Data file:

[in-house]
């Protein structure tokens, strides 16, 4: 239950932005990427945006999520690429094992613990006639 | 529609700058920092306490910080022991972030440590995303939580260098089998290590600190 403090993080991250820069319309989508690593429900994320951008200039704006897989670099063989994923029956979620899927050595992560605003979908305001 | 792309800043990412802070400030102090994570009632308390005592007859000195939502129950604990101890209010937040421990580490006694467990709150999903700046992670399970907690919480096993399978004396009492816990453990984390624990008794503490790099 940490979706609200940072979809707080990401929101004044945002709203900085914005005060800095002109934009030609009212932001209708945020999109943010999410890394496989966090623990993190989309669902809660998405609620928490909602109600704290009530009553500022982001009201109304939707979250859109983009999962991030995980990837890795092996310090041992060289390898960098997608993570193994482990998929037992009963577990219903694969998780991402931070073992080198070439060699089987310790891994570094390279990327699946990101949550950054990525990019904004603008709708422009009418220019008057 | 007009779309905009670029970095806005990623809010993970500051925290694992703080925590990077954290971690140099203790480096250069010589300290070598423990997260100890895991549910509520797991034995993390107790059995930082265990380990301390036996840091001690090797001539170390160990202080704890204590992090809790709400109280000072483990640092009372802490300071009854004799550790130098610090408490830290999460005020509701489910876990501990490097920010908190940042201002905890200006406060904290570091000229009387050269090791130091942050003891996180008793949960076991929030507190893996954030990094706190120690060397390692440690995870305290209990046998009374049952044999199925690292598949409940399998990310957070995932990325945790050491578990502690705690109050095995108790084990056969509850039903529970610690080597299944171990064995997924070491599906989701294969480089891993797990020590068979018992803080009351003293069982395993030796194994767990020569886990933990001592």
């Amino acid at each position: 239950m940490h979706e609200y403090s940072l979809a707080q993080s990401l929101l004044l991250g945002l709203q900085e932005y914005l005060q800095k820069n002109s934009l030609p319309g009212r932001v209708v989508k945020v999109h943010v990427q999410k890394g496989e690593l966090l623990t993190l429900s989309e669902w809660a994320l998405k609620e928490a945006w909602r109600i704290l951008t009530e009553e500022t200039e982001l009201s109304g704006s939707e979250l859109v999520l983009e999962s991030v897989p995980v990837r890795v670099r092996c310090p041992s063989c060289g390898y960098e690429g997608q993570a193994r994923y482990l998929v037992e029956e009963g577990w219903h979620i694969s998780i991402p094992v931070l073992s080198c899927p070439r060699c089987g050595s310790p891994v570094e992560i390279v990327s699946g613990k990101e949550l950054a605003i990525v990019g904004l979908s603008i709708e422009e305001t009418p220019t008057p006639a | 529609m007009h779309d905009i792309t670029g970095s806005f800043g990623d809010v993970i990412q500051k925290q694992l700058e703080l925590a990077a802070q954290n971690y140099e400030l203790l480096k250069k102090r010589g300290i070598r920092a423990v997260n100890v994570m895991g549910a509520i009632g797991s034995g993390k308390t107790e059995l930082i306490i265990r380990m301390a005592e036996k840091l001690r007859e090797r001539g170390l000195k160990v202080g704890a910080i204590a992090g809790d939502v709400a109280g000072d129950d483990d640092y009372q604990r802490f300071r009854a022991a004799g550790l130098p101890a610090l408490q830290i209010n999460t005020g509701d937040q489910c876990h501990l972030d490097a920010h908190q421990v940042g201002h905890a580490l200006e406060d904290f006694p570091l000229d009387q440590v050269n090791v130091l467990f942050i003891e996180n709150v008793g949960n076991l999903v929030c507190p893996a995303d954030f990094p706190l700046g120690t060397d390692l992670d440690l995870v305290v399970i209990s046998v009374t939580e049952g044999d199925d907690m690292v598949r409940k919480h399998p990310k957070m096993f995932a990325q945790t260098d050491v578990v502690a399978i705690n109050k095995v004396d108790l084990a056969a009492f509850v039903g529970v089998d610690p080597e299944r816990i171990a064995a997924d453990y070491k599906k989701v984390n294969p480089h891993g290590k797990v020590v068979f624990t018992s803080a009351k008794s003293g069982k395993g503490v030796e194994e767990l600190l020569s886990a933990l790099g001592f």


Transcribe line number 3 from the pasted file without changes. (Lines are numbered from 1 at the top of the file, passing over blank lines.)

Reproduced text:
């Amino acid at each position: 239950m940490h979706e609200y403090s940072l979809a707080q993080s990401l929101l004044l991250g945002l709203q900085e932005y914005l005060q800095k820069n002109s934009l030609p319309g009212r932001v209708v989508k945020v999109h943010v990427q999410k890394g496989e690593l966090l623990t993190l429900s989309e669902w809660a994320l998405k609620e928490a945006w909602r109600i704290l951008t009530e009553e500022t200039e982001l009201s109304g704006s939707e979250l859109v999520l983009e999962s991030v897989p995980v990837r890795v670099r092996c310090p041992s063989c060289g390898y960098e690429g997608q993570a193994r994923y482990l998929v037992e029956e009963g577990w219903h979620i694969s998780i991402p094992v931070l073992s080198c899927p070439r060699c089987g050595s310790p891994v570094e992560i390279v990327s699946g613990k990101e949550l950054a605003i990525v990019g904004l979908s603008i709708e422009e305001t009418p220019t008057p006639a | 529609m007009h779309d905009i792309t670029g970095s806005f800043g990623d809010v993970i990412q500051k925290q694992l700058e703080l925590a990077a802070q954290n971690y140099e400030l203790l480096k250069k102090r010589g300290i070598r920092a423990v997260n100890v994570m895991g549910a509520i009632g797991s034995g993390k308390t107790e059995l930082i306490i265990r380990m301390a005592e036996k840091l001690r007859e090797r001539g170390l000195k160990v202080g704890a910080i204590a992090g809790d939502v709400a109280g000072d129950d483990d640092y009372q604990r802490f300071r009854a022991a004799g550790l130098p101890a610090l408490q830290i209010n999460t005020g509701d937040q489910c876990h501990l972030d490097a920010h908190q421990v940042g201002h905890a580490l200006e406060d904290f006694p570091l000229d009387q440590v050269n090791v130091l467990f942050i003891e996180n709150v008793g949960n076991l999903v929030c507190p893996a995303d954030f990094p706190l700046g120690t060397d390692l992670d440690l995870v305290v399970i209990s046998v009374t939580e049952g044999d199925d907690m690292v598949r409940k919480h399998p990310k957070m096993f995932a990325q945790t260098d050491v578990v502690a399978i705690n109050k095995v004396d108790l084990a056969a009492f509850v039903g529970v089998d610690p080597e299944r816990i171990a064995a997924d453990y070491k599906k989701v984390n294969p480089h891993g290590k797990v020590v068979f624990t018992s803080a009351k008794s003293g069982k395993g503490v030796e194994e767990l600190l020569s886990a933990l790099g001592f």